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Voltage-gated sodium channels in taste bud cells
Na Gao, Min Lu, Fernando Echeverri, Bianca Laita, Dalia Kalabat, Mark E Williams, Peter Hevezi, Albert Zlotnik, Bryan D Moyer
BMC Neuroscience , 2009, DOI: 10.1186/1471-2202-10-20
Abstract: We describe the molecular and histological expression profiles of cation channels involved in electrical signal transmission from apical to basolateral membrane domains. TRPM5 was positioned immediately beneath tight junctions to receive calcium signals originating from sweet, bitter, and umami receptor activation, while PKD2L1 was positioned at the taste pore. Using mouse taste bud and lingual epithelial cells collected by laser capture microdissection, SCN2A, SCN3A, and SCN9A voltage-gated sodium channel transcripts were expressed in taste tissue. SCN2A, SCN3A, and SCN9A were expressed beneath tight junctions in subsets of taste cells. SCN3A and SCN9A were expressed in TRPM5 cells, while SCN2A was expressed in TRPM5 and PKD2L1 cells. HCN4, a gene previously implicated in sour taste, was expressed in PKD2L1 cells and localized to cell processes beneath the taste pore.SCN2A, SCN3A and SCN9A voltage-gated sodium channels are positioned to sense initial depolarizing signals stemming from taste receptor activation and initiate taste cell action potentials. SCN2A, SCN3A and SCN9A gene products likely account for the tetrodotoxin-sensitive sodium currents in taste receptor cells.Taste buds house specialized neuroepithelial cells that sense and transmit information regarding the composition of food [1]. These taste cells express receptors for sweet, bitter, umami (the savory taste of glutamate), sour and salty tastants in apical microvilli facing the saliva [2,3]. Following taste receptor activation, taste cells depolarize and fire action potentials resulting in the release of neurotransmitters to nerve fibers innervating basolateral membranes [4,5]. Segregation of taste receptors at the taste pore from the machinery involved in transmitting signals to nerve fibers is mediated by tight junctions, specialized protein networks that separate apical and basolateral membrane domains [6].Information regarding the composition of food flows from the apical to the basolateral doma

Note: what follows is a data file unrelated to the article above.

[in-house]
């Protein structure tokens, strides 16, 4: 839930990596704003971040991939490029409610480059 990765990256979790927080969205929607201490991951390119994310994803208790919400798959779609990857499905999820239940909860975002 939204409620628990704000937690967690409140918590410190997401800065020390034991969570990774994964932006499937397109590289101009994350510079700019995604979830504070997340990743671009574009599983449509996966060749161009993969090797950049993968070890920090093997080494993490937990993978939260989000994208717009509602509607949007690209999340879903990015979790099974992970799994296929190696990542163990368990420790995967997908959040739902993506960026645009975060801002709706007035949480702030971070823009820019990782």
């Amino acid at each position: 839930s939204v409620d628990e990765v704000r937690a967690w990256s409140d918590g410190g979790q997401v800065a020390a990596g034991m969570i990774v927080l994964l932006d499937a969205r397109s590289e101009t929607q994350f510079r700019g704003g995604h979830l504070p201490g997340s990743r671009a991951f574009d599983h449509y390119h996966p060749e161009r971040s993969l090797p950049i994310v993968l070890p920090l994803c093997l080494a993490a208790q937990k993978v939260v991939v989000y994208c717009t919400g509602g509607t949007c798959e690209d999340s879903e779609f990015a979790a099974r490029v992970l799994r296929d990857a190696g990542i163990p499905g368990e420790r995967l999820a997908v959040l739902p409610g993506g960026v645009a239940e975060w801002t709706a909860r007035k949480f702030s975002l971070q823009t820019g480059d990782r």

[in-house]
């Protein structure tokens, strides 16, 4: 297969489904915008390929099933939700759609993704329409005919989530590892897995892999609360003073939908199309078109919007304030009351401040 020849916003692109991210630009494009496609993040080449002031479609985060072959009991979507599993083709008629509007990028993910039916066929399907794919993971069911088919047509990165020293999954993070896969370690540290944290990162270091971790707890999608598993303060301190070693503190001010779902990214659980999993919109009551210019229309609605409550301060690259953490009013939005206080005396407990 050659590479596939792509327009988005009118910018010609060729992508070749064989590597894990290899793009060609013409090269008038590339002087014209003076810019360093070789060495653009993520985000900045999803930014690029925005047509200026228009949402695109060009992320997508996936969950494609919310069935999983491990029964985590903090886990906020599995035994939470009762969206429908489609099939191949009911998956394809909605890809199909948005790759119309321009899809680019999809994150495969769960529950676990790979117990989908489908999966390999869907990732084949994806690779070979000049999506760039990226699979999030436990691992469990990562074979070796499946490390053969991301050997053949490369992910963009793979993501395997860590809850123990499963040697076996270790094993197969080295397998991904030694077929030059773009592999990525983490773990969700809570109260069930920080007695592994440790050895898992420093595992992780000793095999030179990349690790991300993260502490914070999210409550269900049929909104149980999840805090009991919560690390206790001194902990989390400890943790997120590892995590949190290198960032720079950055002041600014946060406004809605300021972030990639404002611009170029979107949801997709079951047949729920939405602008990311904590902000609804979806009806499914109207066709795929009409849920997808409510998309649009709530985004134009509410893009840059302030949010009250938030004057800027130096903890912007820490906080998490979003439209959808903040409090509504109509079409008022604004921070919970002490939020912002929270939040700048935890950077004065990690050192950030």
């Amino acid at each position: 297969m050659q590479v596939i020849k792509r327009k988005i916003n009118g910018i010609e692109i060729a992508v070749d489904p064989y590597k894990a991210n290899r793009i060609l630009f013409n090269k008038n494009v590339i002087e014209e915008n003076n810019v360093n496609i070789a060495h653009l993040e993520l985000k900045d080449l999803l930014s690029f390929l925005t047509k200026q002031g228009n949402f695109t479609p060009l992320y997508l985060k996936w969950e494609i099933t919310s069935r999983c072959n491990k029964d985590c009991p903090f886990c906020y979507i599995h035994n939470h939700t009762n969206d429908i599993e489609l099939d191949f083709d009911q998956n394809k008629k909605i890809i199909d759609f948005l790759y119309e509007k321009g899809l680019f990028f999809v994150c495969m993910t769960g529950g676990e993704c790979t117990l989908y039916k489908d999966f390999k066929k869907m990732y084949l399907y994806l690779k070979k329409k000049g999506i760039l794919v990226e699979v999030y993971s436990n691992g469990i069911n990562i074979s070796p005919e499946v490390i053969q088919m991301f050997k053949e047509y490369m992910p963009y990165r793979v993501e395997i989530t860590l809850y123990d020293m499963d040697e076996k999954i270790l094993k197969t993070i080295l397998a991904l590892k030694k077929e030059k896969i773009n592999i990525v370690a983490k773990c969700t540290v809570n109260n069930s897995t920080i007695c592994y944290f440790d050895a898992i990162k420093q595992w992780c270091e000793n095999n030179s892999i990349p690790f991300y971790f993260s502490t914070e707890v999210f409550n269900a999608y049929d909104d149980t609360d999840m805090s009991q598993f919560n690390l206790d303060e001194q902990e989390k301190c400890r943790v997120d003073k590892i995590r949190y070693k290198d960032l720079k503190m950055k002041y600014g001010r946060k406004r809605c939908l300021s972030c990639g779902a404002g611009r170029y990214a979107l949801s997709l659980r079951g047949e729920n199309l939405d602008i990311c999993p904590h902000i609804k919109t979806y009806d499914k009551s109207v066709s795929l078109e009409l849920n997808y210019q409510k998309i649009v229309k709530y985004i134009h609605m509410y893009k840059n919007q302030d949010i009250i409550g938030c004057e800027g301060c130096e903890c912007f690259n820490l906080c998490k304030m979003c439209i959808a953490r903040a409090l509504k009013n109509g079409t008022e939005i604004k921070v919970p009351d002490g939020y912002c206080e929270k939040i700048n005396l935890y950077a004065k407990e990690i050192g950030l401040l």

Immunocytochemical evidence for co-expression of Type III IP3 receptor with signaling components of bitter taste transduction
Tod R Clapp, Leslie M Stone, Robert F Margolskee, Sue C Kinnamon
BMC Neuroscience , 2001, DOI: 10.1186/1471-2202-2-6
Abstract: Antibodies against Type I, II, and III IP3 receptors were tested on sections of rat and mouse circumvallate papillae. Robust cytoplasmic labeling for the Type III IP3 receptor (IP3R3) was found in a large subset of taste cells in both species. In contrast, little or no immunoreactivity was seen with antibodies against the Type I or Type II IP3 receptors. To investigate the potential role of IP3R3 in bitter taste transduction, we used double-label immunocytochemistry to determine whether IP3R3 is expressed in the same subset of cells expressing other bitter signaling components. IP3R3 immunoreactive taste cells were also immunoreactive for PLCβ2 and γ13. Alpha-gustducin immunoreactivity was present in a subset of IP3R3, PLCβ2, and γ13 positive cells.IP3R3 is the dominant form of the IP3 receptor expressed in taste cells and our data suggest it plays an important role in bitter taste transduction.Taste receptor cells are specialized epithelial cells, which are organized into discrete endorgans called taste buds. Typical taste buds contain 50-100 polarized taste cells, which extend from the basal lamina to the taste pore, where apical microvilli protrude into the oral cavity. The basolateral membrane forms chemical synapses with primary gustatory neurons (Fig. 1A). In mammals, lingual taste buds are housed in connective tissue structures called papillae. Fungiform papillae are located on the anterior two-thirds of the tongue and typically contain 1-2 taste buds each. Vallate and foliate papillae are found on the posterior tongue and house several hundred taste buds each. Taste transduction begins when sapid stimuli interact with the apical membrane of taste cells, usually resulting in taste cell depolarization, calcium influx, and transmitter release onto gustatory afferent neurons. Simple stimuli, such as salts and acids depolarize taste cells by direct interaction with apical ion channels. In contrast, complex stimuli, such as sugars, amino acids, and most bitter com